25 things vanishing in America, part 2: The ka-ching of the cash register
Lots of people still say it, but some of them don't know its origins because they have never heard the real thing.
I grew up in Dayton, Ohio, home of National Cash Register, a company whose brand was synonymous with cash registers. My grandpa, my dad, my aunt, and many of the fathers of my friends worked at what most of us called, "The Cash," Dayton's largest employer during the early- to mid-20th century.
When I was 15, my dad got me a job cashiering for the local department store. It was like playing the piano, Once I knew where the keys were, I touched them quickly and blindly. After I'd punched in all the items, I'd hit the Total bar with my fist.
The machine sang triumphantly as if celebrating the sale, "KaChing."
Running a cash register fast bought me my first car and kept gas in it. KaChing.
It paid all my Ohio State University tuition. KaChing.
It even covered the rent when I took my first lousy-paying newspaper reporting job. KaChing.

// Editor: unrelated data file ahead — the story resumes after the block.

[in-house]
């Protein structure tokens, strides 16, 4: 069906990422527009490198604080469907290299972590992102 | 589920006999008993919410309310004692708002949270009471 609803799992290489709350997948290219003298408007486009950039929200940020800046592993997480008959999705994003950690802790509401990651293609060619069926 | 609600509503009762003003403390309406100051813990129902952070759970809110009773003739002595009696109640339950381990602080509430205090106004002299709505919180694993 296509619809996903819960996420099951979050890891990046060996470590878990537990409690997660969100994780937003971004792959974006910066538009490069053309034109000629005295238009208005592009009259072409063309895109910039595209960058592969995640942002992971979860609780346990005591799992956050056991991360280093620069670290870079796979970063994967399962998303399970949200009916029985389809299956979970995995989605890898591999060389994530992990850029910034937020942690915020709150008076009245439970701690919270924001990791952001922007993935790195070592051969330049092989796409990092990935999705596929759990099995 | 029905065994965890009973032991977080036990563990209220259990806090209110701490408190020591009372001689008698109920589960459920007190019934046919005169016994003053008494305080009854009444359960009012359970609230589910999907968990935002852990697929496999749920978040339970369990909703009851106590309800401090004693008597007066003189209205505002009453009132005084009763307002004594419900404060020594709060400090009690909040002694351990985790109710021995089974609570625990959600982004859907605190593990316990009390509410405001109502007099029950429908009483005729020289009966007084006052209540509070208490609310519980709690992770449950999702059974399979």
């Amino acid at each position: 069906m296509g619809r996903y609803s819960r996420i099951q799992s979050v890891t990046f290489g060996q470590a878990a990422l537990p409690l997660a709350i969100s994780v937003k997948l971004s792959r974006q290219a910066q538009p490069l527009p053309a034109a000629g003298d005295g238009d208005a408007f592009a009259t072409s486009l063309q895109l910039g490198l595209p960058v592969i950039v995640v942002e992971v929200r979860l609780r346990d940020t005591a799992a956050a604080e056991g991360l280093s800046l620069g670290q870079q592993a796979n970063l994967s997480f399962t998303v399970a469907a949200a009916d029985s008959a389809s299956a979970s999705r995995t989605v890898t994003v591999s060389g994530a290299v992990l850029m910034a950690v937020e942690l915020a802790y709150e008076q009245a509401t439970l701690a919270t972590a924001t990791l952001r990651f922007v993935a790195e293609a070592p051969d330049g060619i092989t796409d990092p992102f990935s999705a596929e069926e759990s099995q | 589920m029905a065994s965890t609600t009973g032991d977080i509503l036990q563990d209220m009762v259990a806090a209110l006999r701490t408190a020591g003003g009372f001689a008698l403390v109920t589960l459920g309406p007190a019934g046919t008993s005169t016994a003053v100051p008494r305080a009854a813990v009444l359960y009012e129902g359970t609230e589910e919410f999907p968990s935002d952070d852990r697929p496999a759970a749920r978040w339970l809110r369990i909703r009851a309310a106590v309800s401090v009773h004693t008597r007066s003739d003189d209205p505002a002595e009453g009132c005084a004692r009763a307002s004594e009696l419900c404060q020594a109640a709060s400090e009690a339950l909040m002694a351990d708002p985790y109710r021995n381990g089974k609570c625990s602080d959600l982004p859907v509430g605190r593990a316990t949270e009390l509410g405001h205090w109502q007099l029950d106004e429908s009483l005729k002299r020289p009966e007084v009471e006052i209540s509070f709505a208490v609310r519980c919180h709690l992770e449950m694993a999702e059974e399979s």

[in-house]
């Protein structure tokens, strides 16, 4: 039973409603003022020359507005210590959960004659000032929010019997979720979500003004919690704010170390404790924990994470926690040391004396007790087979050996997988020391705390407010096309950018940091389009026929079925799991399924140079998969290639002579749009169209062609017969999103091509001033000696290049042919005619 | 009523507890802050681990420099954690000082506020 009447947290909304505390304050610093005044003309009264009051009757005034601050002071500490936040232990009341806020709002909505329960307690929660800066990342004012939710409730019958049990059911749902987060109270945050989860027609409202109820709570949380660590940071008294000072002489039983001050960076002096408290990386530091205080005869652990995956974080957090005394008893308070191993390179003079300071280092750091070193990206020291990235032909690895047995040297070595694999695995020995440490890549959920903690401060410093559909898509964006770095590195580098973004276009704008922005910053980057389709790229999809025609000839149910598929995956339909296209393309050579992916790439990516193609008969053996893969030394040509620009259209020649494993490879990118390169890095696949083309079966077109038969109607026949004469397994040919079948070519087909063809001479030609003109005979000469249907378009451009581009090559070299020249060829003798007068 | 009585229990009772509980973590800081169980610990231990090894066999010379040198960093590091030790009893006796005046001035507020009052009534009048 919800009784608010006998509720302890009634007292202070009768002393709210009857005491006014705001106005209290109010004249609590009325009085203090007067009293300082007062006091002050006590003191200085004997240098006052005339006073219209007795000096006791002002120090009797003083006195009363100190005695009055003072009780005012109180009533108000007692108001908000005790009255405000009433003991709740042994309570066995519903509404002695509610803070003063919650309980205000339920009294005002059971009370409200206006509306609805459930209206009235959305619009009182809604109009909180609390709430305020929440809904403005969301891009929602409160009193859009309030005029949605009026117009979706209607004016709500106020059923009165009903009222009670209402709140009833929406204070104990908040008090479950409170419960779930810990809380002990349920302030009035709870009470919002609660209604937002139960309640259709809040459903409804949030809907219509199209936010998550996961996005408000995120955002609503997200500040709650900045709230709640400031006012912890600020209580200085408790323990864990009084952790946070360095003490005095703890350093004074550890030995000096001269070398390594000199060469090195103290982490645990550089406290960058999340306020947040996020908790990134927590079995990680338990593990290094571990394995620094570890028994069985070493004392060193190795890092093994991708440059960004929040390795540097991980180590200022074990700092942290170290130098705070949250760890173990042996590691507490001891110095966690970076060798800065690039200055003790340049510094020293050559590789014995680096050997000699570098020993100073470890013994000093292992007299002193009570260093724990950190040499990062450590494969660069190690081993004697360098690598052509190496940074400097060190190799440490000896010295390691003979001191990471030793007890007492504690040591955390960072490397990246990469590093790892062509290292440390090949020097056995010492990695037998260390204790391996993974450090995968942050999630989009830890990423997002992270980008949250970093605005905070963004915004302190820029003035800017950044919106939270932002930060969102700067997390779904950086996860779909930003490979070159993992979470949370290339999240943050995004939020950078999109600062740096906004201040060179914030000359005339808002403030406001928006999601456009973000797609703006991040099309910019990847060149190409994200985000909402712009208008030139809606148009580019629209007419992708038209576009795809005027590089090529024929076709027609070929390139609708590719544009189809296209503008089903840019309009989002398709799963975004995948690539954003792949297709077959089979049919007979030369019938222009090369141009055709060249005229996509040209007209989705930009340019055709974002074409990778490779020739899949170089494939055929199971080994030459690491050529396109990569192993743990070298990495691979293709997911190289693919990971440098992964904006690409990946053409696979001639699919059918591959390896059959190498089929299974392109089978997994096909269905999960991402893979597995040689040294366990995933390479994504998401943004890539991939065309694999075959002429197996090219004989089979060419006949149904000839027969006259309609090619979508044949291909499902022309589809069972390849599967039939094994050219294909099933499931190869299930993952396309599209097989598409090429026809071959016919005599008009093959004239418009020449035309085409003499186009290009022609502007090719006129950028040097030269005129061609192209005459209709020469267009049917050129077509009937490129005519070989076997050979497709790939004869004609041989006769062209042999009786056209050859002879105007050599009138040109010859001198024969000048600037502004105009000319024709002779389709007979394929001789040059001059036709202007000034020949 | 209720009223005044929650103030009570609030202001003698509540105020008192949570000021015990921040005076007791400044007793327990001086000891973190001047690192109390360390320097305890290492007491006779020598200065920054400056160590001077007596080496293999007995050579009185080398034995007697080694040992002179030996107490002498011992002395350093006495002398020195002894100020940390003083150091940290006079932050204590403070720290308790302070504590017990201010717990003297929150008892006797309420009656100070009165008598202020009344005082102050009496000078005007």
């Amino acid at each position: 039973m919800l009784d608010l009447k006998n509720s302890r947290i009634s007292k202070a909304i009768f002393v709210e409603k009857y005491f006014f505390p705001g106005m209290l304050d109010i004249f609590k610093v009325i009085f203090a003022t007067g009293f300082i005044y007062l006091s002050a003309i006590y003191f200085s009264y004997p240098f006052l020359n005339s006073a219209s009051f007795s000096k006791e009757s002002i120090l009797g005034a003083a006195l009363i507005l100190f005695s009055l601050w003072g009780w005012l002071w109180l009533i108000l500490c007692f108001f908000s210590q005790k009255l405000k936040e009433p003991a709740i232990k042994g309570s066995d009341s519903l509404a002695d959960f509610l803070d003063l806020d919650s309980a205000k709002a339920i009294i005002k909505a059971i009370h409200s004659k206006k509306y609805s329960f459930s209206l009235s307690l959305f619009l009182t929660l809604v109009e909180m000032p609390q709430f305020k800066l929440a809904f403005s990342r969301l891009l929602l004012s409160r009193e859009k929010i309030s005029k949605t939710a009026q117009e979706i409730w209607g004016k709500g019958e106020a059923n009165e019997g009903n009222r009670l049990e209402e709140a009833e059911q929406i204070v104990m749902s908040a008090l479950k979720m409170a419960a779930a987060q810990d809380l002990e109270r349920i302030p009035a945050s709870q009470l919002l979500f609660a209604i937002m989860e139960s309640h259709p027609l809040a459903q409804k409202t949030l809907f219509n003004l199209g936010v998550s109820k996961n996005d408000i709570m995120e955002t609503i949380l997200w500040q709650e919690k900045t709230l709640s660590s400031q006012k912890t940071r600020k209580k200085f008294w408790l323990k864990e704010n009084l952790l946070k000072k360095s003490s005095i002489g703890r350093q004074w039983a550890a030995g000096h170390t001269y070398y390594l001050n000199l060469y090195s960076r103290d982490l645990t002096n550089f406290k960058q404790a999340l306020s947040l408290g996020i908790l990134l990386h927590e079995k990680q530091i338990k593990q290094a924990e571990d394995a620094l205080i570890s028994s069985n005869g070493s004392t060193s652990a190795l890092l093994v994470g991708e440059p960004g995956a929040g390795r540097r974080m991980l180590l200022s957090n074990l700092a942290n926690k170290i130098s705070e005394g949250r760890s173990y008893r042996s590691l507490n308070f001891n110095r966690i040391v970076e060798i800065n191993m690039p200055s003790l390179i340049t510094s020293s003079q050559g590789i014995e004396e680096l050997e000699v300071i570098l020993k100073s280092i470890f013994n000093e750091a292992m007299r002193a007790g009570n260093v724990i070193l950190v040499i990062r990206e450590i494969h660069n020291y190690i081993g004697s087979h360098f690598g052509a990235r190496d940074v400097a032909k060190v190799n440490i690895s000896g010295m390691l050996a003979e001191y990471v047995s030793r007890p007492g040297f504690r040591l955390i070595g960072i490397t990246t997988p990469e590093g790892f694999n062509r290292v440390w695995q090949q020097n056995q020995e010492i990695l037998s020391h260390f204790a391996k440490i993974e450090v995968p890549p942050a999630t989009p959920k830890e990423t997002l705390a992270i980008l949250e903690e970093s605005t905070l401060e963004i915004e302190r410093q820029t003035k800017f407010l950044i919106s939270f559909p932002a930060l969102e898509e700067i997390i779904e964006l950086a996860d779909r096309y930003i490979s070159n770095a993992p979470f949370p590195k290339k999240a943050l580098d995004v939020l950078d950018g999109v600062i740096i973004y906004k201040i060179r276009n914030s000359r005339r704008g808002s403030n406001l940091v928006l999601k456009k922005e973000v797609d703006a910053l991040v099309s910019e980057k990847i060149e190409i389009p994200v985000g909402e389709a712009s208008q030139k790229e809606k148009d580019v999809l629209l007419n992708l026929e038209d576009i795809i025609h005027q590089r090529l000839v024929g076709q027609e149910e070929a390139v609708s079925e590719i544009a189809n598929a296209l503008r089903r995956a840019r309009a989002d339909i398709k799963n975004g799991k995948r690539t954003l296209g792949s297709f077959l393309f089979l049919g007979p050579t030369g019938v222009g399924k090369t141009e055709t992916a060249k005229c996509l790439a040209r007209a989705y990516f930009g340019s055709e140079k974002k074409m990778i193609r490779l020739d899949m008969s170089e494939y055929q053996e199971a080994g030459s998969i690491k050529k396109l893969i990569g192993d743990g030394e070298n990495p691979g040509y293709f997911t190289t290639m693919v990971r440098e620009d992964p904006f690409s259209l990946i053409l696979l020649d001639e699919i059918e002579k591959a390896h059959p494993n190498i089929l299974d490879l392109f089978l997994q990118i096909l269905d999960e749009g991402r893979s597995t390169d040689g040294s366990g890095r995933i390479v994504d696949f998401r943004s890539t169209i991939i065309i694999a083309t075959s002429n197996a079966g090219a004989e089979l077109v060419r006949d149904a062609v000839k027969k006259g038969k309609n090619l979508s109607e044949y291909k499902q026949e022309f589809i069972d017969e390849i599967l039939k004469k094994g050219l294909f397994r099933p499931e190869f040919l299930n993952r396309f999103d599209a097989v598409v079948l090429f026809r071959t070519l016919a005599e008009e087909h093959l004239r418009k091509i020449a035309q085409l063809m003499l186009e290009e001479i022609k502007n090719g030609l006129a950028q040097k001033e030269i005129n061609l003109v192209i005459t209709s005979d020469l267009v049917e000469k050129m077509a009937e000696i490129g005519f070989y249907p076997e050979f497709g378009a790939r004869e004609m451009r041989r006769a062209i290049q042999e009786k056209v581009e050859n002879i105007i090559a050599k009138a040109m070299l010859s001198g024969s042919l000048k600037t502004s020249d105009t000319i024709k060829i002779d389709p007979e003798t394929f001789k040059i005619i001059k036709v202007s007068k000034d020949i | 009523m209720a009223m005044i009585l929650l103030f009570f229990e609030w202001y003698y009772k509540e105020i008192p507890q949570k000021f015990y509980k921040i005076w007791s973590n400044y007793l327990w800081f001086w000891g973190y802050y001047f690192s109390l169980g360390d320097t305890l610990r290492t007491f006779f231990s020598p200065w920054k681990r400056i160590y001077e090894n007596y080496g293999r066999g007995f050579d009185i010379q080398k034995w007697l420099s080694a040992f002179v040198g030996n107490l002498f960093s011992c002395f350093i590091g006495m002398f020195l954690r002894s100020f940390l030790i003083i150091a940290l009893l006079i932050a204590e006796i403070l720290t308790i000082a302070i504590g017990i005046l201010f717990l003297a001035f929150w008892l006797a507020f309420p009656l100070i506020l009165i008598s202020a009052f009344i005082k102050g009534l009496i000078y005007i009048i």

Cash registers that go "KaChing" have been replaced by silent computers. Or self-checkout machines whose nasal artificial voices annoy me more than help when they whine, "Don't forget to take your change."
Sure, I appreciate the accuracy and speed of the point-of-sale computers that tally up my purchases and process my credit card, but I sometimes miss the old NCR 2000s that for nearly 50 years kept retail stores alive with the sound of the cash changing hands.
I could operate one of those at top speed and got paid more than $2 an hour at age 16 to do it. That's almost $12 an hour in today's inflated dollars. Not bad for a friendly but inexperienced kid in high school.
KaChing, KaChing, KaChing.